Over the last couple years, I’ve soured on football. I come from a football family—my mom had to reschedule her wedding around a Texas/OU game—and football is a big deal where I come from. But as I’ve gotten older, I’ve lost my taste for football. It wasn’t one specific thing that did it, but more the accumulation of years of bullshit at both the college and pro levels, but things have really gone south over the last couple years. Exhibit A. Exhibit B. Exhibit B2. Exhibit C. Exhibit D. Exhibit-Fucking-E. You get the picture.
Summer movie season is over, let award season begin.
There’s no way that guy’s real name is Blake Rayne. Just none.
I get asked two questions a lot: 1) Does Marvel pay you for the good coverage, and 2) why is everything superheroes these days?
2) Because the world is scary and we want to believe in heroes.
John Michael McDonagh’s Calvary, the follow up to his stellar directorial debut The Guard, is not as funny as that buddy-cop parody, and is a hell of a lot more dark. Which is kind of saying something, because The Guard is already pretty dark. But where The Guard skates along the edge of the darkness and gallows humor that defines law enforcement officers the world over, Calvary lives in the darkness of the human soul, weighing the various kinds of crimes that can slowly rot someone from the inside out. It’s a deep film—sometimes a depressing one, sometimes a moving one—but overall Calvary is a methodical examination of 21st century spirituality and what it means to be evil or to forgive. Continue reading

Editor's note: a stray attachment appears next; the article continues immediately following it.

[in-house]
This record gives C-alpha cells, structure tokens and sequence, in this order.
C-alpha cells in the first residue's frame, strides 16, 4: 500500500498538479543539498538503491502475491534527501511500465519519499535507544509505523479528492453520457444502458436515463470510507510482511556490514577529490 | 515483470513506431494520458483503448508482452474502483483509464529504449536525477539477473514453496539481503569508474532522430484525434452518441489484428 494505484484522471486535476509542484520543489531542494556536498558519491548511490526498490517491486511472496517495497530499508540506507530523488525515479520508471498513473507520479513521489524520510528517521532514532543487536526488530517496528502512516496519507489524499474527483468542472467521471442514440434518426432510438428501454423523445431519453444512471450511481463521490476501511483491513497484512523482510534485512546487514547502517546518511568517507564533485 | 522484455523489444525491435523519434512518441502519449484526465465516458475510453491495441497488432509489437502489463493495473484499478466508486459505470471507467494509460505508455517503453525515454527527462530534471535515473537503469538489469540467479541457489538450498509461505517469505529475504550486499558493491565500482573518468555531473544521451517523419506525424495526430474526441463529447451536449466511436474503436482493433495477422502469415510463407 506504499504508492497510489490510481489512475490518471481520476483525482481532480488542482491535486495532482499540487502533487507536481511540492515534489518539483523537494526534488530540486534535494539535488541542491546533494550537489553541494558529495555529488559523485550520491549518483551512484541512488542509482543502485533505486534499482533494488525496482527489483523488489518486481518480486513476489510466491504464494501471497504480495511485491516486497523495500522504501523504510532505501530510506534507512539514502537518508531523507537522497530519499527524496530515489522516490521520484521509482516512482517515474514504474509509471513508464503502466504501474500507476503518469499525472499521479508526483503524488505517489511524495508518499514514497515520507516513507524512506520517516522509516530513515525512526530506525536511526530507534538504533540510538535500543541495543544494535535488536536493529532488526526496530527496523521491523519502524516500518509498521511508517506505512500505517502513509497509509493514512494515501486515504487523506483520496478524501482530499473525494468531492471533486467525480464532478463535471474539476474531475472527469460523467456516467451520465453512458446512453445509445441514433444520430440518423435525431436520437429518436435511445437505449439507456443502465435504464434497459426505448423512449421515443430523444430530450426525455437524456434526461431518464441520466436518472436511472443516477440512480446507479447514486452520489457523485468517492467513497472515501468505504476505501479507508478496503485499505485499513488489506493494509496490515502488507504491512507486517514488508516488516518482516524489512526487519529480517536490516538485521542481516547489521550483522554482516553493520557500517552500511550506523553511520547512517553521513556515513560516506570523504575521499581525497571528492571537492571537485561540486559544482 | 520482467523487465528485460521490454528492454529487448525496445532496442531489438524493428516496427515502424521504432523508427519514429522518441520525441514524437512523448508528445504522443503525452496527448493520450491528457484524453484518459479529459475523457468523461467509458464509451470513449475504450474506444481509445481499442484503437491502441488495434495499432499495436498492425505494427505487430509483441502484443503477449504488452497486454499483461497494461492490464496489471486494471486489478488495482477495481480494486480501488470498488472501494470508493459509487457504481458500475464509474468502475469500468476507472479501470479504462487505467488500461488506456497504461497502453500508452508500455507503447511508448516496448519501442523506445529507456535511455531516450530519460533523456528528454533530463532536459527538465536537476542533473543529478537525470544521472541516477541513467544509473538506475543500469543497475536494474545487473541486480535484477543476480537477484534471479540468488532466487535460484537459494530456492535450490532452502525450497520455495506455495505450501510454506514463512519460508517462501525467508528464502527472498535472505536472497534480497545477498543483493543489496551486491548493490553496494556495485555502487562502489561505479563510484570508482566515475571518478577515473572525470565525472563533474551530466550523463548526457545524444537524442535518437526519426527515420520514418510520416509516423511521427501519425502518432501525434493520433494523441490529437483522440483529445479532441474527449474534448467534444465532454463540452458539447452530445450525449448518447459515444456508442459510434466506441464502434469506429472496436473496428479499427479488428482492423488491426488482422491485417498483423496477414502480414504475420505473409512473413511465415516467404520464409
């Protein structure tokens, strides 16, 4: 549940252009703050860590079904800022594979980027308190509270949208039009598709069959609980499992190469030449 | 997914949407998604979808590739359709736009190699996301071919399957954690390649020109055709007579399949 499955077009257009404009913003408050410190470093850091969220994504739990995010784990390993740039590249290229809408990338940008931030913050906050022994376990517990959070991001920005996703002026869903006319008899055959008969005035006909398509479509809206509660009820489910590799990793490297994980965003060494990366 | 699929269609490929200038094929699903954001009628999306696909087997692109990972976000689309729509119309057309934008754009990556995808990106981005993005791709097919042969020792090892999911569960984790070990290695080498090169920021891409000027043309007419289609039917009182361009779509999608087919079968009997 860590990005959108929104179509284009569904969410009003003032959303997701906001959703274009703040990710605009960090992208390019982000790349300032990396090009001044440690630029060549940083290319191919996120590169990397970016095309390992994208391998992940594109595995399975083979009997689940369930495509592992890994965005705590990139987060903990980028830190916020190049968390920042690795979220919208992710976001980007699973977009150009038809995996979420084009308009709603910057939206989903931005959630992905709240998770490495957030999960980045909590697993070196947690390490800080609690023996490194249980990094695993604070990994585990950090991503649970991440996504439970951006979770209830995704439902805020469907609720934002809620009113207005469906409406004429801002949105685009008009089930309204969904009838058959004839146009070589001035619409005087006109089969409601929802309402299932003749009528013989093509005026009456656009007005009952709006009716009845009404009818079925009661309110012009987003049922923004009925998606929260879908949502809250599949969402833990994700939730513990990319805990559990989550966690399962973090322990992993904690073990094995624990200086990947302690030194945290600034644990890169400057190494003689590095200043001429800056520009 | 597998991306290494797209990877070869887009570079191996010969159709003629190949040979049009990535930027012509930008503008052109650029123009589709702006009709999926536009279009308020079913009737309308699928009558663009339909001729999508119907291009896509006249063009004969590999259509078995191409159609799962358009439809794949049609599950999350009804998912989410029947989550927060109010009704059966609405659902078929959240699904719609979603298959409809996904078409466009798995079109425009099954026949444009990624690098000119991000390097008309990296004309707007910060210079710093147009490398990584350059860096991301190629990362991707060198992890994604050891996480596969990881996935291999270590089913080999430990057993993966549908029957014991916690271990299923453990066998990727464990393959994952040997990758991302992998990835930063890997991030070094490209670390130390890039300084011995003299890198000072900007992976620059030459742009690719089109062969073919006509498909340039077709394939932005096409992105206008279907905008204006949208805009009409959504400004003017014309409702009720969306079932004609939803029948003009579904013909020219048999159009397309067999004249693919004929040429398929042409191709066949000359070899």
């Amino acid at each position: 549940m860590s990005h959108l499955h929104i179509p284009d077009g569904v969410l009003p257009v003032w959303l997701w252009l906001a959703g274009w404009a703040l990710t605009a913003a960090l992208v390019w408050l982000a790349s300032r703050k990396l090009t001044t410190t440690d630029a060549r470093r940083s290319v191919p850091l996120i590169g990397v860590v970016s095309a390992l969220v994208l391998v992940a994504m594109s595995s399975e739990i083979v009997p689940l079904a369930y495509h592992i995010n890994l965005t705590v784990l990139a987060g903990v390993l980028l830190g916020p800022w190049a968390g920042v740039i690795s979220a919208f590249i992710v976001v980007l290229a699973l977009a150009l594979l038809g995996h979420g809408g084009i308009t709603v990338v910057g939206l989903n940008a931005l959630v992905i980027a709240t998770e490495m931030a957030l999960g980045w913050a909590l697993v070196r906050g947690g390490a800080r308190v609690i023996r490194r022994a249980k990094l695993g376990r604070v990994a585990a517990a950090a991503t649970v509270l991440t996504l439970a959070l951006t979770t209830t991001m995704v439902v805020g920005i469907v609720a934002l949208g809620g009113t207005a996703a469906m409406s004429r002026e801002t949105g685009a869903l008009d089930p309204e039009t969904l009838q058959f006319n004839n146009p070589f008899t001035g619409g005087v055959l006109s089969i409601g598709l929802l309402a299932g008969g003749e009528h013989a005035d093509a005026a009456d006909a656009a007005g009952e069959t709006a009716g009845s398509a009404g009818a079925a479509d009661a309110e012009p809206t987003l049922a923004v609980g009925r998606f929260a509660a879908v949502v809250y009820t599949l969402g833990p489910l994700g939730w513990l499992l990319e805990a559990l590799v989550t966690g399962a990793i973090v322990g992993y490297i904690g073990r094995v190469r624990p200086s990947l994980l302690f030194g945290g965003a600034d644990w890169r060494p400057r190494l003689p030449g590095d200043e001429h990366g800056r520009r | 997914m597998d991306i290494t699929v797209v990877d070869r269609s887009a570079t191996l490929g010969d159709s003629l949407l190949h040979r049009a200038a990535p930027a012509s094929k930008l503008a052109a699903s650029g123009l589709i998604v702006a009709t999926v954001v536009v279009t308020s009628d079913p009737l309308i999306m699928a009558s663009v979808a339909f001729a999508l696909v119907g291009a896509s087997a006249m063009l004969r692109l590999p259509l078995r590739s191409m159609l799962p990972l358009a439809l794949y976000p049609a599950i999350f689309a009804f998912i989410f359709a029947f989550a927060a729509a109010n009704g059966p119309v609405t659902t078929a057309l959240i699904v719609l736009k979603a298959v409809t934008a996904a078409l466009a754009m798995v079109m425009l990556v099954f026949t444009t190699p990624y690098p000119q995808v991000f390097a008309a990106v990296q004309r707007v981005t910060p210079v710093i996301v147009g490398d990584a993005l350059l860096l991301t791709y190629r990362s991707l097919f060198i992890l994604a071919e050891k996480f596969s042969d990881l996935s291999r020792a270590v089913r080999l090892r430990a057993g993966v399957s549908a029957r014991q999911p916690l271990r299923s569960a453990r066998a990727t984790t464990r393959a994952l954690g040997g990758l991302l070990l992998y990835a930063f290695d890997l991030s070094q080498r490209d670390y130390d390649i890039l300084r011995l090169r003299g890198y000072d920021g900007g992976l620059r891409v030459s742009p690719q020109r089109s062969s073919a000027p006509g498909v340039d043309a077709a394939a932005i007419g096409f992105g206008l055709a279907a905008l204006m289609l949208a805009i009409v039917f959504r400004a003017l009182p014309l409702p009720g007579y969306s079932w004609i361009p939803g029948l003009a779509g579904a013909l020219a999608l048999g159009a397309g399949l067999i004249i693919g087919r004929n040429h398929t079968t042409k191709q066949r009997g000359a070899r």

In 2011 I loved The Trip, the largely improvisational road trip comedy starring Steve Coogan (Philomena) and Rob Brydon (a bunch of British TV stuff). So I was primed to love the sequel, The Trip to Italy, now in limited release and available on demand. But even with a positive bias, here’s how much I like Italy: Even though Comcast was being a total cunt that was determined to ruin my viewing experience with constant outages, I STILL enjoyed my viewing experience. It’s funny, light but thoughtful, and—surprisingly, for a sequel—fresh. Continue reading
Once upon a time, Guardians of the Galaxy was a big risk, a comic book property completely unheard of by general audiences—even more obscure than Iron Man was back in 2008—featuring a talking raccoon and a space ent as two of its main characters. However, director James Gunn (Super, Slither), who co-wrote the script along with Nicole Perlman, the first woman credited with writing a Marvel screenplay, proved the right kind of weird to ground the project. Guardians of the Galaxy is a splendid film—wonderful to look at, exciting to watch, in turns deeply funny and emotional. By some metrics, it’s the best Marvel movie yet; certainly it is the funniest and best-looking. Continue reading